- Because of “flow through” taxation, shareholders’ losses can offset their income from other sources on their personal tax returns.
- Owners face limited personal liability.
- Profits must be strictly divided according to a shareholder’s ownership, unlike some other entity types. For example, a shareholder who has contributed 25% of the business’s capital must receive exactly 25% of the business’s net profits and losses.
- In other business structures, fringe benefits to employees are not taxable. For S Corporation shareholders that own more than 2% of the company’s stock, certain fringe benefits are taxed.
- The total number of shareholders is limited to 100 individuals.
- S Corps can only offer one class of stock to shareholders.
Limited Liability Companies (LLCs)
LLCs are a hybrid business structure, combining some of the benefits of partnerships and corporations. Like a partnership, profits and losses can be “passed through” to the owners without double taxation. And like a corporation, owners have limited personally liability for the financial or legal issues faced by their business.
Critical Features of LLCs
- Owners can choose to be taxed as a Partnership or Corporation.
- Owners can receive different-sized distributions of profits and losses, which do not have to be tied to how much capital each person has contributed.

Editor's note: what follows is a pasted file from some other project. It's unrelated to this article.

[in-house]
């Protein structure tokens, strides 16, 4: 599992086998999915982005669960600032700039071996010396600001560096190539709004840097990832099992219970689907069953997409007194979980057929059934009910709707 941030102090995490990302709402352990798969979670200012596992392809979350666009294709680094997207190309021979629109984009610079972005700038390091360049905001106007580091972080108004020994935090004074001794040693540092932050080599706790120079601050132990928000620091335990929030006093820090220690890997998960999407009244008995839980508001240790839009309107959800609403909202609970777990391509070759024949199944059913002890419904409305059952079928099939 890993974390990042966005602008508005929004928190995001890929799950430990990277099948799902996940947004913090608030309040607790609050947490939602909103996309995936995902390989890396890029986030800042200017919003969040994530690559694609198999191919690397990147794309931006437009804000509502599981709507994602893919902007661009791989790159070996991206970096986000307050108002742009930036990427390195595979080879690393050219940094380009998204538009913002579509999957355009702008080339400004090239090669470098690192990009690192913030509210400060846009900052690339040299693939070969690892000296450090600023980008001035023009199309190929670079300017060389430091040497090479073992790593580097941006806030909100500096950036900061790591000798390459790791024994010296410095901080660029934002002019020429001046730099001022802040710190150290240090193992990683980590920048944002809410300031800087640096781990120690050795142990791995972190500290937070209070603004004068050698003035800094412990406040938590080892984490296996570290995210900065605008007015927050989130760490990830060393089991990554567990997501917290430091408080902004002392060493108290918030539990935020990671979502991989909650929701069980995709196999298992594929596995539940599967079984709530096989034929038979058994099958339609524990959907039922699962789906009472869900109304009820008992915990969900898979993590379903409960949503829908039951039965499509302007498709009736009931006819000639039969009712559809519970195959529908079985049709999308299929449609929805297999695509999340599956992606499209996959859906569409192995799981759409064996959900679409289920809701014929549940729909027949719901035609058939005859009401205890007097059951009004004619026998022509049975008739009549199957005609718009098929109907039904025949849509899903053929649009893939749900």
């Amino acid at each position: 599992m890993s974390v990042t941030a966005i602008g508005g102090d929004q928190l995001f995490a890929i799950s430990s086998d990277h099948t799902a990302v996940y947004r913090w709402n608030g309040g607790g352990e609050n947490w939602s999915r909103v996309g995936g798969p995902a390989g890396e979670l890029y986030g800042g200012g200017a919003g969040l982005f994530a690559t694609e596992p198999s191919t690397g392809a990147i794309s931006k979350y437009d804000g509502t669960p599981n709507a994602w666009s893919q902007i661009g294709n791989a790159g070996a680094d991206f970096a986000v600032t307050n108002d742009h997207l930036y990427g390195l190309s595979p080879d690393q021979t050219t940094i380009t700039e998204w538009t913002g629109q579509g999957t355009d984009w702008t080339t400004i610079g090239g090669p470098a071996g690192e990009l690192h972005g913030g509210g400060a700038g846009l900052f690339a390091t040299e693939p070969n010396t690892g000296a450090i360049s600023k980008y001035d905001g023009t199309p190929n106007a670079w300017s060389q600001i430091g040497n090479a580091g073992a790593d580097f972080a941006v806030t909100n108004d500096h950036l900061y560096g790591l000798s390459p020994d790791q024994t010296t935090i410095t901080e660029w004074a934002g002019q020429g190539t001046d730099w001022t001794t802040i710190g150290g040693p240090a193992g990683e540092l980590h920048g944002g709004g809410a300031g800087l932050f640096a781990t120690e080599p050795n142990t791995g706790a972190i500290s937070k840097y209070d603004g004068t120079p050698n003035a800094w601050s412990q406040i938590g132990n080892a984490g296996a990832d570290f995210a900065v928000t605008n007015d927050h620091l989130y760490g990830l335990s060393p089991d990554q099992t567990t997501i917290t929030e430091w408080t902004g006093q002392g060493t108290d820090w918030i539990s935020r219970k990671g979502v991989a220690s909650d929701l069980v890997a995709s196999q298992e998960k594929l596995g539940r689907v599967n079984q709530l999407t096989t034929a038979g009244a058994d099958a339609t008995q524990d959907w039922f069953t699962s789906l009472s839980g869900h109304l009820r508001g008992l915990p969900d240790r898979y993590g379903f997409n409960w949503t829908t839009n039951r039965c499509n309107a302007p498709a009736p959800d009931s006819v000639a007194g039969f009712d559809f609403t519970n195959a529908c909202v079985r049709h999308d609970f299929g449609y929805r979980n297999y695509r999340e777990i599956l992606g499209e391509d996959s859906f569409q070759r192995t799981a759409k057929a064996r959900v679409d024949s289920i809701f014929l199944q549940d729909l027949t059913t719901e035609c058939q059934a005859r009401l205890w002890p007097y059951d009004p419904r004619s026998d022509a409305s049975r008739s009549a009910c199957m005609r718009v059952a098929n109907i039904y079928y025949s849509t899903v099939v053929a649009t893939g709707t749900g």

- This structure offers flexibility for tax planning and rewards for employees who bear more responsibilities.
- There is no limit to the number of shareholders that an LLC can have, but LLCs cannot issue stock.
- LLC laws vary by state:
- Some states limit the number of owners in an LLC.
- Some states do not permit international investors for LLCs.
- For tax purposes, LLCs may decide to be classified as a Partnership, Corporation, or a disregarded entity (separate from its owner, but not for tax purposes).
- If they have employees, LLCs are treated like Corporations for employment tax purposes.
- If there is just one owner, LLCs are treated as a single member. A multi-member LLC, can make an election to be treated as a Partnership or Corporation.
- Members of an LLC pay self-employment taxes as a percentage of total profit, not just their personal salary.
There are a multitude of tax issues to consider when selecting a business entity, and the factors used to make the decision vary from one business to the next. Business owners should meet with their tax professional to fully analyze the relevant impacts of their entity choice. Connect with an experienced Chugh professional to help you choose the business structure best suited to your company’s needs.